Wednesday, December 31, 2014
not all have humour, plots are either too immediate real-time or too dark for comedy to =
From what I've found out, Issue #19 would have been another one guest-starring soap star Walt Willey! He notices mysterious paranormal goings-on at a ranch of his, and calls on the Mirages to help
with ripe potential for future stories, had they ever come about.
The villains in Second Life are pretty great, and quite varied, although the dialogue of two particular ones do meld together a bit too much for my liking. All in all, this series has a nice and distinctive rogues gallery, from the utterly looney-tunes madman Dr. Eclipse, the unhinged ectoplasmic stalker Otherman, and the malevolent Deathsmith and his army of monsters crafted from warped and twisted human flesh. And then there's Master Darque, but I find him to be an utterly boring and annoying character.]
Here we are, at the final issues of The Second Life of Doctor Mirage, a series that ended far too soon...
Ghostly paranormal investigators Hwen and Carmen Mirage are handed a case by police lieutenant Thomas Morgan, who tells them of an unexplainable mass disappearance on a subway train. Later that night, when the couple are at a dinner function at a museum with Carmen's hostile parents, the villainous Deathsmith attacks. Responsible for the subway horror, the Deathsmith wants to amass as much necromantic energy as he can, and his sights are instantly turned to Hwen and Carmen, who are soaked in the stuff. Hwen finds that the necromancer is somehow blocking his powers, and now unable to transform into his powerful intangible state, Hwen and Carmen have to rely solely on their wits to defeat the Deathsmith and his legion of monstrous creations...
This is a very entertaining story of The Second Life of Doctor Mirage! It is only a two-issue long fight scene with an issue of setup, but it's well-handled because the locations change and the story isn't just in a single place, the villain and his powers are very interesting, and the subplot elsewhere with Rico helps make the story feel bigger. The plot isn't perfect though, which I'll get into when I discuss the villain.
Just as with last issue, there's narration here too, and like last issue, it's effective with its placement, and doesn't supplant Hwen's actual dialogue.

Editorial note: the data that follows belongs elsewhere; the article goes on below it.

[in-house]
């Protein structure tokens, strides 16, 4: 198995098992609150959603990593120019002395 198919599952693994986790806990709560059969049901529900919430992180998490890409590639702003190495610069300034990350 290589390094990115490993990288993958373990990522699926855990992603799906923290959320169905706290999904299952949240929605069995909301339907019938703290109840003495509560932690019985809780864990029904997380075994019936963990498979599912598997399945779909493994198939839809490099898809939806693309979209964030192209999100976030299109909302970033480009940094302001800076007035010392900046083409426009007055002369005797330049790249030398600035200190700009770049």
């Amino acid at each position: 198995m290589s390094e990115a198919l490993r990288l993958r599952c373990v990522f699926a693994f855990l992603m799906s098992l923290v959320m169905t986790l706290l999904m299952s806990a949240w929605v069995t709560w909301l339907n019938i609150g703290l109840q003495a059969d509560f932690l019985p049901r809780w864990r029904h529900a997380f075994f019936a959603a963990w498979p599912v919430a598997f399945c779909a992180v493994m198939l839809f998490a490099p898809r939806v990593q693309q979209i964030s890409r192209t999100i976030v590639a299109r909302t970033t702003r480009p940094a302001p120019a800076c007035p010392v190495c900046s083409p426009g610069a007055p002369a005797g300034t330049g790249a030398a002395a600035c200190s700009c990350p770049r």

Aside from the issues I have with the villain, the only problem I have with this story is through no fault its own. The ending is a rather downbeat cliffhanger, which'd be fine, if this wasn't the last issue.
The characters this story are very good! We've got the proactive and highly resourceful leads, who have to fight a powerful necromancer without the aid of Hwen's reliable powers. They don't really get a whole lot of development to them though, given the real-time immediacy to the plot, but they do at least get some character, thankfully, in regards to their feelings towards Carmen's parents.
Then there's Carmen's parents, who are a lot less hospitable towards Hwen than his own caring mother. They're well-written, are a good addition to the story, and they don't go the cliched route of hating Hwen, then getting attacked by the story's villain and saved by their son-in-law, leading them to have a newfound respect for him. They do have a newfound like and respect for Hwen come the story's end, but it comes more naturally, and they never come into contact with any danger to force a sudden change out of them.
Even Rico gets the beginnings of some intriguing character! He's just comic relief, yet still worthy of having an actually interesting and dramatic backstory, with ripe potential for future stories, had they ever come about.